Benefits of Part-time Teaching

After leaving the university, many college graduates face the reality that there are no enough jobs for everyone. Some, especially those holding impressive transcript of records, are tapped by their respective alma maters as part-time instructors.

This group, because they are not regular employees of the school, do not receive the benefits that the other employees get like leave credits, Christmas bonus, 13th month pay, etc.  However, there are other benefits  that part-time teaching gives to fresh graduates. Here are some of them:

1.  Access to school facilities

The library, the museum, the hospital and the dental clinic are some facilities that help us build and improve both our body and our soul.  Most schools extend their services only to those who are connected with the institution. This, is, therefore one huge bonus for those who are no longer students.

2.  Community affiliation

Some schools can really be brutal in the contract they offer to their part-time instructors.  A contract stipulating that “there is no employer-employee relationship between the school and the instructor” is demoralizing to a neophyte.

However, no matter what the contract says, part-time instructors can build friendships with fellow instructors, other employees and students. Hence, they build their own network of friends.  This is a lot better than being jobless and being away from where the real action is happening, i.e., the workplace.

 


3
.  Self-confidence is enhanced

Teachers, always, have a ready audience: their students.  Hence, they make it a point that their students do not lose interest in the classroom activities and in the teachers themselves.

Teachers are performers.  Aside from the endless reading and researching they do, they likewise do public speaking.

Teachers also tell jokes.  And these jokes have to be updated constantly in order not to  bore their students.  In the process, they discover a lot of possibilities within themselves that were unknown to them before.  Teaching, whether regular or full-time, builds a teacher’s confidence.

4.  Resume starts to build up

A job applicant’s teaching experience can be impressive to future employers.  On the other hand, if a part-time teacher decides to stay in the same institution after he/she finishes graduate school, the advantage is hers/his.  Administrators usually go for those who have been with them.  This makes sense.  It’s like the part-time instructor is constantly having a teaching demonstration throughout his/her two-semester or two-year stint as a teacher.  It has been said that teaching is like wine: one gets better through the years.  And school administrators know this.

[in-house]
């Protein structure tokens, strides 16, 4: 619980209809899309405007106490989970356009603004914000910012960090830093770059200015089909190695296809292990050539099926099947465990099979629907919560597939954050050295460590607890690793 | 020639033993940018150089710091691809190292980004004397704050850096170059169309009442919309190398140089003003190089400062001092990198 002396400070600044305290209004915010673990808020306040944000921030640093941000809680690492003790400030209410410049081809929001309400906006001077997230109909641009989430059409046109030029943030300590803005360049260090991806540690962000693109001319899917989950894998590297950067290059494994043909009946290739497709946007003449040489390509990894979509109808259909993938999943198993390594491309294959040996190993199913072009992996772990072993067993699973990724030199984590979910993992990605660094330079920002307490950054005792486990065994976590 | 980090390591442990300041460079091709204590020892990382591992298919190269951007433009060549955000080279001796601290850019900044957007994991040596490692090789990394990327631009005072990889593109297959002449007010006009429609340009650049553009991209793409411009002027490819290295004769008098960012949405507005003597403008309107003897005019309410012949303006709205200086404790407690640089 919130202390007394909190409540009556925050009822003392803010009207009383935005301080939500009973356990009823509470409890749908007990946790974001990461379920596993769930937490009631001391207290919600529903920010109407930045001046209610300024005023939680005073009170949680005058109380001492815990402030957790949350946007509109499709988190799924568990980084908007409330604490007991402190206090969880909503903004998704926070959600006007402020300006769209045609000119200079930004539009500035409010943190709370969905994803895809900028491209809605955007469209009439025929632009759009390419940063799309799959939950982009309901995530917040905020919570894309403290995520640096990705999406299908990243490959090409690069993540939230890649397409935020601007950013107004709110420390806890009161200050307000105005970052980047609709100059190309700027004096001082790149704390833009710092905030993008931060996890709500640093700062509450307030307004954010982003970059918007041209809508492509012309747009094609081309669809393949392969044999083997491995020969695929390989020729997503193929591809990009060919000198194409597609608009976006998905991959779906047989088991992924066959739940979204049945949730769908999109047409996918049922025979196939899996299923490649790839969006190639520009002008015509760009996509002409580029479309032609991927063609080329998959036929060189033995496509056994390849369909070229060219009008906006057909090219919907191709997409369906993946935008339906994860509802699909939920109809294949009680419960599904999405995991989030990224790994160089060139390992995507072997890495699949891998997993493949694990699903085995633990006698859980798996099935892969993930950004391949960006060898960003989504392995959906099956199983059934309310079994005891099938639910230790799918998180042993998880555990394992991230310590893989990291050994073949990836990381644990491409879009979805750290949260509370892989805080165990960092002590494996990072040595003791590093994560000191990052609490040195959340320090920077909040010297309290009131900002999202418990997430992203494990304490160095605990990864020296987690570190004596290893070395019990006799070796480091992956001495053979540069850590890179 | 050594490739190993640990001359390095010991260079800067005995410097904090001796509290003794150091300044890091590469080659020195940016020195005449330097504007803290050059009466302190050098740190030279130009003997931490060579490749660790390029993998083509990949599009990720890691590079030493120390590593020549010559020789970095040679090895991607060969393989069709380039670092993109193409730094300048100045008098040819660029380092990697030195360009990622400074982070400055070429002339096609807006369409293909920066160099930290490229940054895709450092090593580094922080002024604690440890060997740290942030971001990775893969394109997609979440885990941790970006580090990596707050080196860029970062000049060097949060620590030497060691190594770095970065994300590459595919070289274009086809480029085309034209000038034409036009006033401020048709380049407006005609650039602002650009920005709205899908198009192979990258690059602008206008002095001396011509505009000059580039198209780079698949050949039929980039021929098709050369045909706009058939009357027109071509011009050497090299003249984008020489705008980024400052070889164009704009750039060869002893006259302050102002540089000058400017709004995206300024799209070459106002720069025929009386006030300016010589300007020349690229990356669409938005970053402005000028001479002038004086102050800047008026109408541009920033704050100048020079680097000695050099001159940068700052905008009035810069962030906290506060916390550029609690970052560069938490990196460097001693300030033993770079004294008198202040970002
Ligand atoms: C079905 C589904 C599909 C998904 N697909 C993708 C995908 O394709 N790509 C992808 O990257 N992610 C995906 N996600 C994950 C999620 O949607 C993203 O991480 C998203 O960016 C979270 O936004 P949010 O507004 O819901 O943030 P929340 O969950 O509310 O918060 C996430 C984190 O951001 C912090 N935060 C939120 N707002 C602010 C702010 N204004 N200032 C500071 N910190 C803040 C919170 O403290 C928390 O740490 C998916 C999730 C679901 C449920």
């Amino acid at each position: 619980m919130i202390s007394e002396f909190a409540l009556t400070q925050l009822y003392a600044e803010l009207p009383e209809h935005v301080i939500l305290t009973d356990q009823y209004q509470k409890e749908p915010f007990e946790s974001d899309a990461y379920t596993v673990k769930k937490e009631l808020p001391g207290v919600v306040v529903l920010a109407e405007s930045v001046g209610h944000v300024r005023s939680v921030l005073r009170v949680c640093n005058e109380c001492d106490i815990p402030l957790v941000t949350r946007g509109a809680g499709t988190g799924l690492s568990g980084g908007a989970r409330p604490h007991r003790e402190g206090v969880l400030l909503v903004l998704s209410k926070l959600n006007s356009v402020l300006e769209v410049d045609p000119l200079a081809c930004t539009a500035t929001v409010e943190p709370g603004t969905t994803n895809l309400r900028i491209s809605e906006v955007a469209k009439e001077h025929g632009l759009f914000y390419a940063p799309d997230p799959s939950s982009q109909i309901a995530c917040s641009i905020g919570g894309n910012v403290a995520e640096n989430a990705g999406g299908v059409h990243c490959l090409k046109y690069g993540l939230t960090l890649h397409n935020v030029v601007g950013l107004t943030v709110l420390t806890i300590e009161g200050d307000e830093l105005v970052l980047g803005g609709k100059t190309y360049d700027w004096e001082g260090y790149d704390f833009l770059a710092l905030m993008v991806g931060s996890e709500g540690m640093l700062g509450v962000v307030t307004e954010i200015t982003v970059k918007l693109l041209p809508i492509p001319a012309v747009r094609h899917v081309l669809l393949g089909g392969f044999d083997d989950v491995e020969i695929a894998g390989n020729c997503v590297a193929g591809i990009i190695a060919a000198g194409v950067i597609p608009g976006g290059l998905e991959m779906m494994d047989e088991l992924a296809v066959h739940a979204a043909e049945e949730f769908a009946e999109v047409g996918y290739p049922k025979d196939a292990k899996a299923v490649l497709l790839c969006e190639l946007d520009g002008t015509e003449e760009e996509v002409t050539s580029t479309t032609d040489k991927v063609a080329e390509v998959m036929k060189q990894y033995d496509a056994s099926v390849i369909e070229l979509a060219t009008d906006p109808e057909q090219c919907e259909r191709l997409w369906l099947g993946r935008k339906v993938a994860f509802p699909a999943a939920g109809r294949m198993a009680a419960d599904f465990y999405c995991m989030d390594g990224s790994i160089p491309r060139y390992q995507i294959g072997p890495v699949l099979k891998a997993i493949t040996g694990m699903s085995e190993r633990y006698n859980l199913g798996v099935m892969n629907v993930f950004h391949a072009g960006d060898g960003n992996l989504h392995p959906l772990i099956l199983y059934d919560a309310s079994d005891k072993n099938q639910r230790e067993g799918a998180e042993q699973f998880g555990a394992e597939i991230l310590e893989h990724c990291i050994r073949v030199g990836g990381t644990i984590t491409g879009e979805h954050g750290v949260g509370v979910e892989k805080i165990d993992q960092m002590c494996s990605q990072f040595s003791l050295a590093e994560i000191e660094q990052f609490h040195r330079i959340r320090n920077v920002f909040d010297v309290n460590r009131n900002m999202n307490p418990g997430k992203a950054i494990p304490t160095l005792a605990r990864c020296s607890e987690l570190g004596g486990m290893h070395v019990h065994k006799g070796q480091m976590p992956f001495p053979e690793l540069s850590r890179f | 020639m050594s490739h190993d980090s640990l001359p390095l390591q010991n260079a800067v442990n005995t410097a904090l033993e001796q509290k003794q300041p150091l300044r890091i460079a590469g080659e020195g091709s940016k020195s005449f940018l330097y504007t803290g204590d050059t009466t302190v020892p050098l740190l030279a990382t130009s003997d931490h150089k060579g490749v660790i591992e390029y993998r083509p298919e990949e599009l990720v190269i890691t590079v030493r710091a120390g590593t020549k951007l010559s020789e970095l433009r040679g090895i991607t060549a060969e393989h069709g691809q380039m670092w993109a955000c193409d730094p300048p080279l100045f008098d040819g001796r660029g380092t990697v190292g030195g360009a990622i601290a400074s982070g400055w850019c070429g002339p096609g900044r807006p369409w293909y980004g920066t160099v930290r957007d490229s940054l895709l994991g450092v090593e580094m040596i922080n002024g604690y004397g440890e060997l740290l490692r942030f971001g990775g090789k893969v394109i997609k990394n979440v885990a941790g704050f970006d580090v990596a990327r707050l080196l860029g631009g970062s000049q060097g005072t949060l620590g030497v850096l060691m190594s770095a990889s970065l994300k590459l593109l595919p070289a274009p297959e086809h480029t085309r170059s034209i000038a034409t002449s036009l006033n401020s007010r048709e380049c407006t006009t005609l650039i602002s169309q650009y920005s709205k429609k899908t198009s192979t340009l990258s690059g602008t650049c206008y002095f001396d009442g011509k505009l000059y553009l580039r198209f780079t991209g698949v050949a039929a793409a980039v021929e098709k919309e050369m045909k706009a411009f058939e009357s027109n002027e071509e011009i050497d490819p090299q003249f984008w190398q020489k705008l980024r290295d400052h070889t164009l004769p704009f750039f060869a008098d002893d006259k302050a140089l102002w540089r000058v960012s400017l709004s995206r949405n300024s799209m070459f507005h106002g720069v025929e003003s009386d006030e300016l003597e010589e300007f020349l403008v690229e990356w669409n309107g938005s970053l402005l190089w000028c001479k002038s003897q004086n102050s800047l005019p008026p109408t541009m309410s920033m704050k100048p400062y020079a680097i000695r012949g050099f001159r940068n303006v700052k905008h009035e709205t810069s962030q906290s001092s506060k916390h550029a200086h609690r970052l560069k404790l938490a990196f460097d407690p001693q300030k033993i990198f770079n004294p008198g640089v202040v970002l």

5.  Part-time teaching gives income 

To become a full-fledged university instructor, one must possess the right qualifications, e.g., a master’s degree.  Most part-time instructors pursue graduate studies while teaching. They send themselves to school by paying for their own tuition fees.

The income they get from part-time teaching may not be very impressive but at least it gives them the chance to be independent from their parents and to improve themselves as persons, as teachers or as future job applicants.

 

Part-time teaching therefore, is valuable in making a person. In general, the status and the money are of less importance compared to the benefits that part-time teaching can give to a young professional.  It may just be the springboard toward a better career.

Ageism: Media Influences and Older Americans

by Brian C. McGuire

Mainstream American society continues to stereotype Older Americans as communicated through the media. This presents itself a developing problem not only for Older Americans but for the mainstream population as well.

Mainstream American society often views the aging population in reference to stereotypes communicated through the media. This form of imagery often distorts our ability to perceive others in the real world. A number of investigators now believe that mass media is responsible for shaping our attitude of older Americans and the aging process (Bazzini, McIntosh, Smith, Cook & Harris, 1997; Bell, 1992; Fillmer, 1984; Fine, Mortimer, & Roberts, 1990; Fisher, 1992; Larson, Kubey, Colletti, 1989).

The persuasive capabilities of the media are powerful. Scientific reports and a growing body of literature suggest that American society learns to form negative associations of older persons through the use of media forms (Bazzini, McIntosh, Smith, Cook & Harris, 1997; Bell, 1992; Fillmer, 1984; Fine, Mortimer, & Roberts, 1990; Fisher, 1992; Larson, Kubey, Colletti, 1989). Bazzini, et al. (1997) analyzed the way in which motion pictures portray older Americans. They discovered that older people were portrayed more negatively than younger people. Moreover, older women were subject to age discrimination more so than men (Bazzini, et al., 1997; Harrison, 1991). Fisher (1992) designed an intersession course to help future sociologists analyze popular commercial images of older people (Fisher, 1992).

Fisher’s results were promising: combining commercial films with related reading materials such as The Aging Family; Elderly Parents, Grandparents and Siblings proved beneficial in helping his students to make distinctions between media biases and true behavior patterns of older Americans. In recent years, the media have projected more positive images toward older Americans. Bell (1992) examined five prime-time television programs in which older people were cast as central characters.